Friday and Saturday, 7:30
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The Michigan Daily
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Tomorrow, 4:00 p.m.
Tuesday, October 11, 1988
PATRIOTS PLEASED WITH PERRYMAN
BY ERIC LEMONT
Some plays in sports are
considered automatic. A Kareem
Abdul Jabbar skyhook. A Wayne
Gretzky breakaway. And a Michigan
quarterback handing off to fullback
If you don't feel the former
Wolverine Perryman should be
mentioned in the same breath with a
Jabbar or a Gretzky, you're right.
While the Old One and the Great One
come through most of the time, only
the Big One, Perryman, delivered all
of the time. He was not stopped for a
loss his entire senior year.
Now Perryman is delivering
positive results for the New England
Knowing Perryman is going to
get the ball and stopping him are two
entirely different things. In his four
years at Michigan, (1983-86),
Perryman rushed for 1,241 yards,
averaging 4.5 yards per carry.
WHILE NOT Heisman-like,
Perryman was invaluable in short
"It would be third and one," he
recalled, "and everyone in the stadium
knew I was getting the ball. And
that's what they remember me for.
Bob Perryman over the top for a
It was this hard-nosed running
style and his ability to block that
originally convinced the New
England Patriots to draft him in the
third round of the 1987 National
Football League draft.
Perryman enjoys the "relaxed"
atmosphere of the NFL. "In the pros
you know your job and you do it.
You don't have guys screaming down
your back to motivate you," he said,
of his playing days at Michigan.
THIS IS not to say that
Perryman considers himself lazy. He
just operates best through self-
motivation, something he feels he
must do to remain competitive in the
"I'm way down the list talent-
wise," he explained, mentioning
teammates Irving Fryar, Stanley
Morgan and Doug Flutie as more
naturally gifted athletes. "I have a
hard time keeping up with those
New England running back coach
Bobby Grier, however, feels
Perryman has more than held his
own. "Bob works hard and picks
things up well," said Grier. "He's
been a steady, steady player for us.
He's probably one of the better
blocking fullbacks in the league."
Perryman has also impressed the
Patriots with his receiving skills.
The preparation he received under
Schembechler, whose "practices
touched on everything," is part of the
reason why Perryman can do more
with the ball than just run.
ANOTHER carry-over from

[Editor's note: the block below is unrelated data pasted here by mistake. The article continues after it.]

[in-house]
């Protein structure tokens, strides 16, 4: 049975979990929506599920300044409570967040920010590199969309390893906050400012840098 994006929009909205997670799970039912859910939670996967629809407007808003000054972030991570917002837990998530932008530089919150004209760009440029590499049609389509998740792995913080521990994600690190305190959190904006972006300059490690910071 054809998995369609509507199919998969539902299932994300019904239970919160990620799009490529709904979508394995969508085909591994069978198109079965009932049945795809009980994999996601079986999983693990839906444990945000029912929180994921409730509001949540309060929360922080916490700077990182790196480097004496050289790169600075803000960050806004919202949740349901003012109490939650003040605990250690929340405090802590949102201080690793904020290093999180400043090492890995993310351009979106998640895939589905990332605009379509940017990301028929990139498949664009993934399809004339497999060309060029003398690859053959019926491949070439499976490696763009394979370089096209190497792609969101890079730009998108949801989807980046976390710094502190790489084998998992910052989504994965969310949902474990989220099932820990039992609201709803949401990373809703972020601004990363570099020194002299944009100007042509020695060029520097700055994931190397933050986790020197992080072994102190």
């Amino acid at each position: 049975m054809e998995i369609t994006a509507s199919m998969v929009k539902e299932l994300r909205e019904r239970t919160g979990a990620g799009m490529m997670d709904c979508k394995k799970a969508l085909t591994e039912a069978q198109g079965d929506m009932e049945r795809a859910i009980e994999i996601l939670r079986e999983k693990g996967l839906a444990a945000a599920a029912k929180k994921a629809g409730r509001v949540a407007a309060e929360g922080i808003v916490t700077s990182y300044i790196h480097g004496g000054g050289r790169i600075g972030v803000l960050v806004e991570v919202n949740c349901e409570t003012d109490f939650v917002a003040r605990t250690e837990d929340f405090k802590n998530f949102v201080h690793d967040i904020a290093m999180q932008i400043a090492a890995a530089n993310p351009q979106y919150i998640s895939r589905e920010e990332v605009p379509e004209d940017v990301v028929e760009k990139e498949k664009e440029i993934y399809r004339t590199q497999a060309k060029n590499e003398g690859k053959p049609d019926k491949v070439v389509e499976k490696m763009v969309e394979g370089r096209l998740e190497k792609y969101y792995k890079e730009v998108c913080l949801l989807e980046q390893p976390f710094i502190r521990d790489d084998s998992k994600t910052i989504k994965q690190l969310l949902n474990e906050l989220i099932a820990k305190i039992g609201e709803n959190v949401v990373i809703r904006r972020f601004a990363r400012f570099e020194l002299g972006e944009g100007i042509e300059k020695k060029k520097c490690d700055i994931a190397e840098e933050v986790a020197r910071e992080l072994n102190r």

Michigan is his putting the team 's
success ahead of his own. "I don't set
any goals personally, I just want to
go to the Super Bowl and take it
from there," he said.
The second-year pro has started
every game for the Patriots this
season and is currently averaging 3.2
yards on 37 carries.
According to Grier, Perryman has
"pleasantly surprised" the Patriots
coaching staff with his knack for not
only running through defenders but
Perryman's speed was often seen
in college. As a senior, he exploded
for a 55-yard touchdown run against
Hawaii.-"They were chasing me but
they didn't catch me," he recalled.
"He's got excellent quickness and
reads holes well," Grier said. "For a
big guy he has good speed. We don't
restrict him running-wise. We let
him run inside or outside."
But for some people reputations
never die. Around Ann Arbor, the
bruising fullback will always be the
symbol of three yards and a cloud of
dust. Bob Perryman up the middle.
Former Wolverine fullback Bob Perryman is making his mark with the NFL's New England
Patriots. Here, Perryman goes "up the middle" for a Patriot touchdown in a game against the
BY JAY MOSES
The best offense, as the old saying
goes, is a good defense. The Mich-
igan field hockey team is learning
that the hard way.
The team returned from a two-
game Illinois road trip tired and
winless, but wiser for the experience.
Saturday, in Evanston, fourth-
ranked Northwestern shut out the
Wolverines, 3-0. Sunday, in Dekalb,
Michigan fell to No. 17 Northern
Illinois by a score of 4-3.
DEFENSE HAS been the
team's sore spot all season. It was
better last weekend than it has been
most of the year, but coach Karen
Collins conceded that the team still
has work to do.
"(The weekend) showed us that we
still have to work on defense and to
maintain poise on defense," she said.
There were some encouraging
signs, though. Michigan (3-6-2, 0-2
in the Big Ten), held Northwestern to
one goal in the first half of the game.
"I really felt our defense tightened
up," said Collins.
The offensive attack, on the other
hand, has cruised along smoothly all
season, and this road trip was no
exception. Senior forward Sara Clark,
junior forward Judy Burinskas, and
junior forward Margaret Kundtz
provided the fire power on Sunday.
CLARK AND Burinskas spear-
headed the offense, which had the
Wol-verines on the scoreboard just
35 seconds into the game.
"It really is an indication of the
scoring potential of this team," said
But the quick start provided by the
offense wasn't enough to carry the
team to victory. The Wolverine
defense couldn't protect the lead as
Northern Illinois fought back.
DESPITE their sub-par record
and their defensive problems, the
Wolverines maintain a strong sense
of unity and a positive outlook on
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I was real pleased with the team's
attitude," said Collins, who added
that she too is "optimistic about the
rest of the season."
Michigan's next game is Saturday
against Michigan State, and the
Wolverines are licking their chops.
The game will be here in Ann Arbor
on artificial turf. The first game this
season against MSU was on grass in
East Lansing; Michigan is a much
better team on the artificial surface.
Collins and her squad hope that
playing the Spartans on Wolverine
"turf" will get them on the winning
CI N E M A S
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